Williams, McKinney house parents to kids at children’s home
by Briana Webster
May 30, 2014 | 2129 views | 0 0 comments | 38 38 recommendations | email to a friend | print
Barb Williams, left, and Judy McKinney are house parents at the Free Will Baptist Children’s Home in Eldridge. There are currently 21 kids living at the children’s home, but the home has provided for more than 850 kids since it opened its doors in 1947.  Daily Mountain Eagle - Briana Webster
Barb Williams, left, and Judy McKinney are house parents at the Free Will Baptist Children’s Home in Eldridge. There are currently 21 kids living at the children’s home, but the home has provided for more than 850 kids since it opened its doors in 1947. Daily Mountain Eagle - Briana Webster
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ELDRIDGE — Barb Williams and Judy McKinney perform the same, ordinary tasks as most parents do every day: getting kids ready for school, dropping them off and picking them up from extracurricular activities, running errands, etc.

What makes these two ladies stand out from the rest is the calling that was placed in their hearts many years ago.

Williams and McKinney are house parents at the Free Will Baptist Children’s Home in Eldridge. The home has provided for more than 850 children since its opening in 1947 and remains a staple in the little town today.

“It’s pretty much what any parent would do raising their kids, pretty routine,” said McKinney, who has worked at the FWBCH for the past 24 years. “We just have more kids than most.” 

Currently, 21 kids are living at the children’s home and range in ages from 12 to 17, although kids are allowed to live at the home from age 5 (if they’re registered in school) to 18. Workers at the FWBCH also converted the director’s cottage into three separate apartments known as the bridge house.

“We were finding that as the kids were graduating, they still didn’t necessarily know what they wanted to do and a lot of times they didn’t have a place to go to,” said Williams, who has worked at the home for almost eight years. “One of the visions was to provide them a place. ... So, if they graduate and have no place to go but they want to work or go to Bevill State here, they have a place to still call home yet still have some kind of supervision.”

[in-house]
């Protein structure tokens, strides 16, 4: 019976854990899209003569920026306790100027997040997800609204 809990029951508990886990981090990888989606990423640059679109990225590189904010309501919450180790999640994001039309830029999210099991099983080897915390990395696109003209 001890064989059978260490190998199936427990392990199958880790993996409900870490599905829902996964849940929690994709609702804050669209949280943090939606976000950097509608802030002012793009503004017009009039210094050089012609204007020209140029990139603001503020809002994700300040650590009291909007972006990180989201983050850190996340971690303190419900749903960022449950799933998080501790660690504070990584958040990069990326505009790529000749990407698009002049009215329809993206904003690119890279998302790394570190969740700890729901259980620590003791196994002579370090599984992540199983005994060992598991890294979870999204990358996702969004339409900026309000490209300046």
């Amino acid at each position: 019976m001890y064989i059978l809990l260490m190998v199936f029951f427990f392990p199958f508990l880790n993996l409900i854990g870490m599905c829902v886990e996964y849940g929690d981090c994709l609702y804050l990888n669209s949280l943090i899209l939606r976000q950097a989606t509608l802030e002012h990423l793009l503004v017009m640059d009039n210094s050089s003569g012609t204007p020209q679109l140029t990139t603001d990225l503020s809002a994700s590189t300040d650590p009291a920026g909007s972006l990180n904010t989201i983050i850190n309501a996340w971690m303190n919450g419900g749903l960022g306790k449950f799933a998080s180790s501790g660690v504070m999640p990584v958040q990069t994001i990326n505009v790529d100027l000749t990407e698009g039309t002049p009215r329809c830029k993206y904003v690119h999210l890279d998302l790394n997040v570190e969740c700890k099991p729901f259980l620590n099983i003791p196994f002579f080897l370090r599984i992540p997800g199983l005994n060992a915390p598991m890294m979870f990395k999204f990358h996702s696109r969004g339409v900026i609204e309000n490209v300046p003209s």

According to its website, www.fwbhome.org, “Children are directed to the Home by parents, family members, friends, pastors, court officials or child care professionals. Our children come from homes broken by separation, divorce, neglect, family crisis, substance and/or physical abuse.” 

It’s more than just a safe haven or a temporary home, it’s a Christian ministry with family morals and values where the kids are given a chance to learn about the love of Jesus. Children are referred to the FWBCH for numerous reasons other than troubled family circumstances; for example, if a grandparent has custody of a child but they are not financially stable to provide for the child at that given time, then that child may be referred to the children’s home.

The women agree that at times it can be hectic and stressful, but it’s all a part of their 24-hour, 7-days a week, “calling.” 

“You really have to want to spend your life working with kids,” McKinney said. “It’s not at all like a job you go work eight hours a day and come home and you’re done. It’s all the time, and you don’t always know what you’re doing from one day to the next. We have to be very flexible.” 

“It’s not just a job; we believe it’s a calling because it is a full-time ministry with these children. You’ve got to have a lot of patience and ask the Lord’s help for mercy and grace every day,” Williams added with a laugh.

Williams is originally from Michigan and has been married to her husband, Dick, for 32 years. Both of them are professional educators who live on the campus and work with the home’s young boys. They have one son who lives in Tennessee and two grandsons. McKinney moved from Russellville when she was 27 to work at the home in Eldridge, knowing that she was meant to work with children in some way. She is the FWBCH senior house parent and is officially the relief parent, but she is currently serving as the girls’ house parent.

The children’s home is ran solely on private donations that it receives from various outlets throughout the year, such as churches, the annual Toy Run, businesses, etc. One church group came and provided a makeover of the cottages. The cottages (two girls and two boys) are cozy and consist of different bedrooms that fit each child’s personality.

For example, the girls’ cottage contains six renovated bedrooms upstairs and three bathrooms. Down the hallway on the lower level is an apartment complete with a living room, bedroom and bathroom for the house parent(s), along with a common area and kitchen.

When asked to describe the home in a few words, Williams said the children’s home is a home for “children who need a safe, loving place to come to. Our ultimate objective when they come here is to lead them to the Lord. That’s the biggest part of our ministry that we can minister to not only their physical needs but their emotional and spiritual needs as well.

“ ... That’s our main goal, and in the process, giving them a family-like atmosphere. We got a great bunch of kids.”